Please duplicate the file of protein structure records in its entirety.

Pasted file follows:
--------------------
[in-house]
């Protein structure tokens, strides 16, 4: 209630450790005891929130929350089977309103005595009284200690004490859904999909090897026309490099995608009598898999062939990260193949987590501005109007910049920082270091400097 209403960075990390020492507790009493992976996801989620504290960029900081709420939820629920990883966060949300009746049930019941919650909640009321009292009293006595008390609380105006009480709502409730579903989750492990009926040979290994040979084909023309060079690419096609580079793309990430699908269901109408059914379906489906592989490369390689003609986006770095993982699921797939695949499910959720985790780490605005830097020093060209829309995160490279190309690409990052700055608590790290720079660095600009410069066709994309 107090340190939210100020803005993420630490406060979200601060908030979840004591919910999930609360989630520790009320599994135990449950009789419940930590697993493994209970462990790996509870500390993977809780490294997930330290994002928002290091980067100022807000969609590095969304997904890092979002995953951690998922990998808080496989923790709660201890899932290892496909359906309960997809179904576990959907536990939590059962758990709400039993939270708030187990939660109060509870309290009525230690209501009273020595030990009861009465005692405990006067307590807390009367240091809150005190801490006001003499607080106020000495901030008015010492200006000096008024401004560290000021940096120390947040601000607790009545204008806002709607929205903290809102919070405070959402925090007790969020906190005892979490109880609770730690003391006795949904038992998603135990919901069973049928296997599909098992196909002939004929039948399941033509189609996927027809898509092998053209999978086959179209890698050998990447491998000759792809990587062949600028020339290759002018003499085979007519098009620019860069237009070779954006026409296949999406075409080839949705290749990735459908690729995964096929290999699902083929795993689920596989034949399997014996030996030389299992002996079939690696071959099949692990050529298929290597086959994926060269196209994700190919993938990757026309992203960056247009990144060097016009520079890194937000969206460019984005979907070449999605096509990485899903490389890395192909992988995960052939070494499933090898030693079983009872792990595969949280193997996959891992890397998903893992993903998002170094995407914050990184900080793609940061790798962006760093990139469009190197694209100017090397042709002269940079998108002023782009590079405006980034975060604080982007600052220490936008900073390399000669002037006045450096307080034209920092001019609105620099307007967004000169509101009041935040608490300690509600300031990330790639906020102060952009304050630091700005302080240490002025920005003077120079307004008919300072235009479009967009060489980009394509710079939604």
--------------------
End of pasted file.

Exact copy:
[in-house]
């Protein structure tokens, strides 16, 4: 209630450790005891929130929350089977309103005595009284200690004490859904999909090897026309490099995608009598898999062939990260193949987590501005109007910049920082270091400097 209403960075990390020492507790009493992976996801989620504290960029900081709420939820629920990883966060949300009746049930019941919650909640009321009292009293006595008390609380105006009480709502409730579903989750492990009926040979290994040979084909023309060079690419096609580079793309990430699908269901109408059914379906489906592989490369390689003609986006770095993982699921797939695949499910959720985790780490605005830097020093060209829309995160490279190309690409990052700055608590790290720079660095600009410069066709994309 107090340190939210100020803005993420630490406060979200601060908030979840004591919910999930609360989630520790009320599994135990449950009789419940930590697993493994209970462990790996509870500390993977809780490294997930330290994002928002290091980067100022807000969609590095969304997904890092979002995953951690998922990998808080496989923790709660201890899932290892496909359906309960997809179904576990959907536990939590059962758990709400039993939270708030187990939660109060509870309290009525230690209501009273020595030990009861009465005692405990006067307590807390009367240091809150005190801490006001003499607080106020000495901030008015010492200006000096008024401004560290000021940096120390947040601000607790009545204008806002709607929205903290809102919070405070959402925090007790969020906190005892979490109880609770730690003391006795949904038992998603135990919901069973049928296997599909098992196909002939004929039948399941033509189609996927027809898509092998053209999978086959179209890698050998990447491998000759792809990587062949600028020339290759002018003499085979007519098009620019860069237009070779954006026409296949999406075409080839949705290749990735459908690729995964096929290999699902083929795993689920596989034949399997014996030996030389299992002996079939690696071959099949692990050529298929290597086959994926060269196209994700190919993938990757026309992203960056247009990144060097016009520079890194937000969206460019984005979907070449999605096509990485899903490389890395192909992988995960052939070494499933090898030693079983009872792990595969949280193997996959891992890397998903893992993903998002170094995407914050990184900080793609940061790798962006760093990139469009190197694209100017090397042709002269940079998108002023782009590079405006980034975060604080982007600052220490936008900073390399000669002037006045450096307080034209920092001019609105620099307007967004000169509101009041935040608490300690509600300031990330790639906020102060952009304050630091700005302080240490002025920005003077120079307004008919300072235009479009967009060489980009394509710079939604």